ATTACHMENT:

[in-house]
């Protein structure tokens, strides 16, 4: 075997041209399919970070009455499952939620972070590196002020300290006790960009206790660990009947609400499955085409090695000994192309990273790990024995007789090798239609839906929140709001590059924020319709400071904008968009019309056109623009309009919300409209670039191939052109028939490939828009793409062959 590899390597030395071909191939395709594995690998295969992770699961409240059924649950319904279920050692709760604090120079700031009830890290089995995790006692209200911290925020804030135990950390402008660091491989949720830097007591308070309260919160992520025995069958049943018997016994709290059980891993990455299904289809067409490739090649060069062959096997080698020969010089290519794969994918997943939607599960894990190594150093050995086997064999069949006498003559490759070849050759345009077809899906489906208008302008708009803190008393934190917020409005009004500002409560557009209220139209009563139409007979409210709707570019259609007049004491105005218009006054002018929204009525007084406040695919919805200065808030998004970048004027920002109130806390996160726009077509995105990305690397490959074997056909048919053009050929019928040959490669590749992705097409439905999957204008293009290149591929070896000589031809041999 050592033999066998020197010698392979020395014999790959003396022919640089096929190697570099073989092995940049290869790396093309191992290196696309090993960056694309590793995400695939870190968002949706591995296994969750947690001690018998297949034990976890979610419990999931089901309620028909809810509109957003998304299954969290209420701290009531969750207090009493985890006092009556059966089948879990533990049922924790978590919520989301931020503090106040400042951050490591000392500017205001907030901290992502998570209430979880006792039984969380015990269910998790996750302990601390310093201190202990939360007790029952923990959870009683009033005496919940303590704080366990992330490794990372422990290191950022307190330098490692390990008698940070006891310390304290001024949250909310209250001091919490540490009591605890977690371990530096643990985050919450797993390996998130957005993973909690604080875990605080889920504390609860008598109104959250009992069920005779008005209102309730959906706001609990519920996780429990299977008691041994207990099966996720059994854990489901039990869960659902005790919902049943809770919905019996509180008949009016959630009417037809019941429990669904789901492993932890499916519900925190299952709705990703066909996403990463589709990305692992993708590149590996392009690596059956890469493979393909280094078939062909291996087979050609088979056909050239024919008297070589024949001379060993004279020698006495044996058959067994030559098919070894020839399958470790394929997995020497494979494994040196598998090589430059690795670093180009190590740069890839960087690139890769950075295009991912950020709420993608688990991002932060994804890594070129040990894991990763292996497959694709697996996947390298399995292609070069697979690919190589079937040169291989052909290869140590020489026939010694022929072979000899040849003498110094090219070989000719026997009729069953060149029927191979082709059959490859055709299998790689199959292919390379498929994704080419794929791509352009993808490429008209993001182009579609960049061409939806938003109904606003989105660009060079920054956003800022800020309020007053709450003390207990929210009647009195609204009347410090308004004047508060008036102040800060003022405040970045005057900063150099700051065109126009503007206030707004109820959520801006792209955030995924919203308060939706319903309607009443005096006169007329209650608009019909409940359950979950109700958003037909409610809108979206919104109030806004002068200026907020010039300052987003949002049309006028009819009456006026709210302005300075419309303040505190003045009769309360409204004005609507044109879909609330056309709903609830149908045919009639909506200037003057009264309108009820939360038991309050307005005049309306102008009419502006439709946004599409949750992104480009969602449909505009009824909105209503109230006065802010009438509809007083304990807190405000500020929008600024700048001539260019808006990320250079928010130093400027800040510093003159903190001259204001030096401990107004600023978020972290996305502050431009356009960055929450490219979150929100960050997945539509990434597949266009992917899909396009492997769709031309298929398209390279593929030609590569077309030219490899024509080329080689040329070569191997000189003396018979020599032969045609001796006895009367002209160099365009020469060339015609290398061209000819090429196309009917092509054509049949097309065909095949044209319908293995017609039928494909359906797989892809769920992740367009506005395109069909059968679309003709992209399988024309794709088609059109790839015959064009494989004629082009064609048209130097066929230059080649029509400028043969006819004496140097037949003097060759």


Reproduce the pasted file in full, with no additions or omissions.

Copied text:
[in-house]
């Protein structure tokens, strides 16, 4: 075997041209399919970070009455499952939620972070590196002020300290006790960009206790660990009947609400499955085409090695000994192309990273790990024995007789090798239609839906929140709001590059924020319709400071904008968009019309056109623009309009919300409209670039191939052109028939490939828009793409062959 590899390597030395071909191939395709594995690998295969992770699961409240059924649950319904279920050692709760604090120079700031009830890290089995995790006692209200911290925020804030135990950390402008660091491989949720830097007591308070309260919160992520025995069958049943018997016994709290059980891993990455299904289809067409490739090649060069062959096997080698020969010089290519794969994918997943939607599960894990190594150093050995086997064999069949006498003559490759070849050759345009077809899906489906208008302008708009803190008393934190917020409005009004500002409560557009209220139209009563139409007979409210709707570019259609007049004491105005218009006054002018929204009525007084406040695919919805200065808030998004970048004027920002109130806390996160726009077509995105990305690397490959074997056909048919053009050929019928040959490669590749992705097409439905999957204008293009290149591929070896000589031809041999 050592033999066998020197010698392979020395014999790959003396022919640089096929190697570099073989092995940049290869790396093309191992290196696309090993960056694309590793995400695939870190968002949706591995296994969750947690001690018998297949034990976890979610419990999931089901309620028909809810509109957003998304299954969290209420701290009531969750207090009493985890006092009556059966089948879990533990049922924790978590919520989301931020503090106040400042951050490591000392500017205001907030901290992502998570209430979880006792039984969380015990269910998790996750302990601390310093201190202990939360007790029952923990959870009683009033005496919940303590704080366990992330490794990372422990290191950022307190330098490692390990008698940070006891310390304290001024949250909310209250001091919490540490009591605890977690371990530096643990985050919450797993390996998130957005993973909690604080875990605080889920504390609860008598109104959250009992069920005779008005209102309730959906706001609990519920996780429990299977008691041994207990099966996720059994854990489901039990869960659902005790919902049943809770919905019996509180008949009016959630009417037809019941429990669904789901492993932890499916519900925190299952709705990703066909996403990463589709990305692992993708590149590996392009690596059956890469493979393909280094078939062909291996087979050609088979056909050239024919008297070589024949001379060993004279020698006495044996058959067994030559098919070894020839399958470790394929997995020497494979494994040196598998090589430059690795670093180009190590740069890839960087690139890769950075295009991912950020709420993608688990991002932060994804890594070129040990894991990763292996497959694709697996996947390298399995292609070069697979690919190589079937040169291989052909290869140590020489026939010694022929072979000899040849003498110094090219070989000719026997009729069953060149029927191979082709059959490859055709299998790689199959292919390379498929994704080419794929791509352009993808490429008209993001182009579609960049061409939806938003109904606003989105660009060079920054956003800022800020309020007053709450003390207990929210009647009195609204009347410090308004004047508060008036102040800060003022405040970045005057900063150099700051065109126009503007206030707004109820959520801006792209955030995924919203308060939706319903309607009443005096006169007329209650608009019909409940359950979950109700958003037909409610809108979206919104109030806004002068200026907020010039300052987003949002049309006028009819009456006026709210302005300075419309303040505190003045009769309360409204004005609507044109879909609330056309709903609830149908045919009639909506200037003057009264309108009820939360038991309050307005005049309306102008009419502006439709946004599409949750992104480009969602449909505009009824909105209503109230006065802010009438509809007083304990807190405000500020929008600024700048001539260019808006990320250079928010130093400027800040510093003159903190001259204001030096401990107004600023978020972290996305502050431009356009960055929450490219979150929100960050997945539509990434597949266009992917899909396009492997769709031309298929398209390279593929030609590569077309030219490899024509080329080689040329070569191997000189003396018979020599032969045609001796006895009367002209160099365009020469060339015609290398061209000819090429196309009917092509054509049949097309065909095949044209319908293995017609039928494909359906797989892809769920992740367009506005395109069909059968679309003709992209399988024309794709088609059109790839015959064009494989004629082009064609048209130097066929230059080649029509400028043969006819004496140097037949003097060759």